The meaning of the name is unknown; but some associate it with a word meaning “to embrace.” The name appears also in the apocryphal
book of Bel & Snake (vv. 33–39
The prophet complains that God has allowed lawlessness to prevail in Judah.
The Chaldaeans: the last dynasty of Babylon and often synonymous with it. They would punish Judah for its wickedness; yet they too were wicked.
This “solution” by God is able to astound and to arouse the agonized questions in the next section.
The first question (v. 12
) carries a subtle uncertainty. Is God in charge? Has God indeed appointed the Chaldeans for judgement, to punish? How can God countenance wrongdoing? How can the wicked be allowed to devour those who are more righteous? The images of fishing (vv. 14–16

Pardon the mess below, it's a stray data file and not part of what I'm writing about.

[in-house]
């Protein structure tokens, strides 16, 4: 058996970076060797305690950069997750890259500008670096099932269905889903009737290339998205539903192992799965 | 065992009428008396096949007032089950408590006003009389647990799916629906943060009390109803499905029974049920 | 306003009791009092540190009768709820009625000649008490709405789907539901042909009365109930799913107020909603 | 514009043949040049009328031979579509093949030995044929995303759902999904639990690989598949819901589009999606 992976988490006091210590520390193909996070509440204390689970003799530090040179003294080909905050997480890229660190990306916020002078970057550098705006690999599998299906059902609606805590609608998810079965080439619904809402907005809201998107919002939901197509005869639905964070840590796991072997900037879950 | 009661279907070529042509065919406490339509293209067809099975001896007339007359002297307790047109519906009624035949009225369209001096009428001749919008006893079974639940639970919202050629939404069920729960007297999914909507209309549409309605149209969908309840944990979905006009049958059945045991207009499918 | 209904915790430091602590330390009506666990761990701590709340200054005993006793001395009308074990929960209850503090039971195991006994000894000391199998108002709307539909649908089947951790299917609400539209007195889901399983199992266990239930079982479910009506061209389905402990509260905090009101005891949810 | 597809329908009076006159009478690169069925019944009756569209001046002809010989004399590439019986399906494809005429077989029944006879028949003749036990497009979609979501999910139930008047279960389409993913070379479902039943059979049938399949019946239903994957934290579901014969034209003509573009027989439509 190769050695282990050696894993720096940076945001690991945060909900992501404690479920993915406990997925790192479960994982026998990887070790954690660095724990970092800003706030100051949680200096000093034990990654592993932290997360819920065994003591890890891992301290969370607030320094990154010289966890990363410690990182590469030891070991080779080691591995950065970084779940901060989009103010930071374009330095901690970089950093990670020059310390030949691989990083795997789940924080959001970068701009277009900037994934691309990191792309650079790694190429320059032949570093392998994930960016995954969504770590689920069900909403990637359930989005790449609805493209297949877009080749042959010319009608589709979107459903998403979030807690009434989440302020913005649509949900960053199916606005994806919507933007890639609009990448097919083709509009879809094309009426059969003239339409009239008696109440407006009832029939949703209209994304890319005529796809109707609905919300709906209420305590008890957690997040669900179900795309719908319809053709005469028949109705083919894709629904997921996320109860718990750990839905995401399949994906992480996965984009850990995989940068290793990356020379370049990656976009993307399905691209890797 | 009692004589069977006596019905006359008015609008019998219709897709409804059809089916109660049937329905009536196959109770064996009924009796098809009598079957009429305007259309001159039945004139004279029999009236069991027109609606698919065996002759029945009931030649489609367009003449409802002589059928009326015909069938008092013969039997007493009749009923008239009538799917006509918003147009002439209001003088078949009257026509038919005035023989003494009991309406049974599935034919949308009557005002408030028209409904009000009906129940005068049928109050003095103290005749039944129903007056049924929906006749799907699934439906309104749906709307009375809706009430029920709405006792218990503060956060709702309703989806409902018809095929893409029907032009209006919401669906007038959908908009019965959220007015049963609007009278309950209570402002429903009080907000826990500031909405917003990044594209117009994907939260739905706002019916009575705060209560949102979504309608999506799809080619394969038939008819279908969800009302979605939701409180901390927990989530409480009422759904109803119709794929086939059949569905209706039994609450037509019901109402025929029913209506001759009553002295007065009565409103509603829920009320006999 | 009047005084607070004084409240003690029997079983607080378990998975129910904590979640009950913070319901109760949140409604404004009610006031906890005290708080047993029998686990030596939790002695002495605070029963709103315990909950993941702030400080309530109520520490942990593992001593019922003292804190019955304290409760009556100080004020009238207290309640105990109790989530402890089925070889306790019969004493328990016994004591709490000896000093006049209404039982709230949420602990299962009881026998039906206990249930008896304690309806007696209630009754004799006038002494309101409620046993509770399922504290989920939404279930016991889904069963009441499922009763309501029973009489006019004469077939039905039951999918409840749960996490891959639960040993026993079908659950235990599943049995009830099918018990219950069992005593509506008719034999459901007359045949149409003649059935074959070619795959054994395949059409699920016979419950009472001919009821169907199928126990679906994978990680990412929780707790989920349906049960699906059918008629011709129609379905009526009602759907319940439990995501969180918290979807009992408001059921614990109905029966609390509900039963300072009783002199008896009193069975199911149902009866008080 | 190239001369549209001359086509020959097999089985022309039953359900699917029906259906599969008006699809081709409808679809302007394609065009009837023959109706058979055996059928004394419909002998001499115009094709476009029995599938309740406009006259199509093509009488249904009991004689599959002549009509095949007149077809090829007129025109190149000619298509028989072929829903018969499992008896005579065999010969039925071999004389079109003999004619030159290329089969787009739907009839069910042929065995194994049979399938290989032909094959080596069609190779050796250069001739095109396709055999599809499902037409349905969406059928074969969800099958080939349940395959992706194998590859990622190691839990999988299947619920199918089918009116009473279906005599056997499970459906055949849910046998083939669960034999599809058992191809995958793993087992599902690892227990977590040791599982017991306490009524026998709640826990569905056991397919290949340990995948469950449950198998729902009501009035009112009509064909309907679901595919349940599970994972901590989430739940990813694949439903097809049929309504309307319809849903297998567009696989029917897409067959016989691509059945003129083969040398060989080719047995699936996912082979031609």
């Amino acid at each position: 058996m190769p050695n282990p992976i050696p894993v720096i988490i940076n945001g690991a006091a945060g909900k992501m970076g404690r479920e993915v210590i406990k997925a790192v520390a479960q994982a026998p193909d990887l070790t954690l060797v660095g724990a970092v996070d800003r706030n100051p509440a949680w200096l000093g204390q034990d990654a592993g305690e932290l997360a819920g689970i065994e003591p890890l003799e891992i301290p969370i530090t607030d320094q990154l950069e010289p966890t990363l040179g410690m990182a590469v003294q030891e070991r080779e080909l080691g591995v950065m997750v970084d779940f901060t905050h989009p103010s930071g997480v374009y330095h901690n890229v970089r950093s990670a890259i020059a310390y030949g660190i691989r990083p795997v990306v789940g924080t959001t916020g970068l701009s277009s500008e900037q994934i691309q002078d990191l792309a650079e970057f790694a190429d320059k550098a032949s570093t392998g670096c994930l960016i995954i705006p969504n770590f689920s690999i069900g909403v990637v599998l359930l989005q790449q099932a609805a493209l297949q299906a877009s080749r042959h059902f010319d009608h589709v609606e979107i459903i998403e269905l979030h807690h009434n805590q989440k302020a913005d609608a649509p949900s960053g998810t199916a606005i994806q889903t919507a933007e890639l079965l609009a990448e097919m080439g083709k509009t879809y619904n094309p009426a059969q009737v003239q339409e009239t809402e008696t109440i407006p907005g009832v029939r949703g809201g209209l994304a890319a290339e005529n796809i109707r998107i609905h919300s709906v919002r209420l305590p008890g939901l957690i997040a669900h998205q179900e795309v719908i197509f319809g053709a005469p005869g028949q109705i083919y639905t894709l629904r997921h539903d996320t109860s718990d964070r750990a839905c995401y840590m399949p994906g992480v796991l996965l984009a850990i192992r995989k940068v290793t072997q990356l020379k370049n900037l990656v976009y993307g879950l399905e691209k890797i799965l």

) imply the insignificance of human beings before God and God's seeming unconcern at life's tragedies.
The prophet sees himself as the outpost of human consciousness to pick up God's faintest message to humanity and regards himself
as a responsible spokesman for humanity before God.
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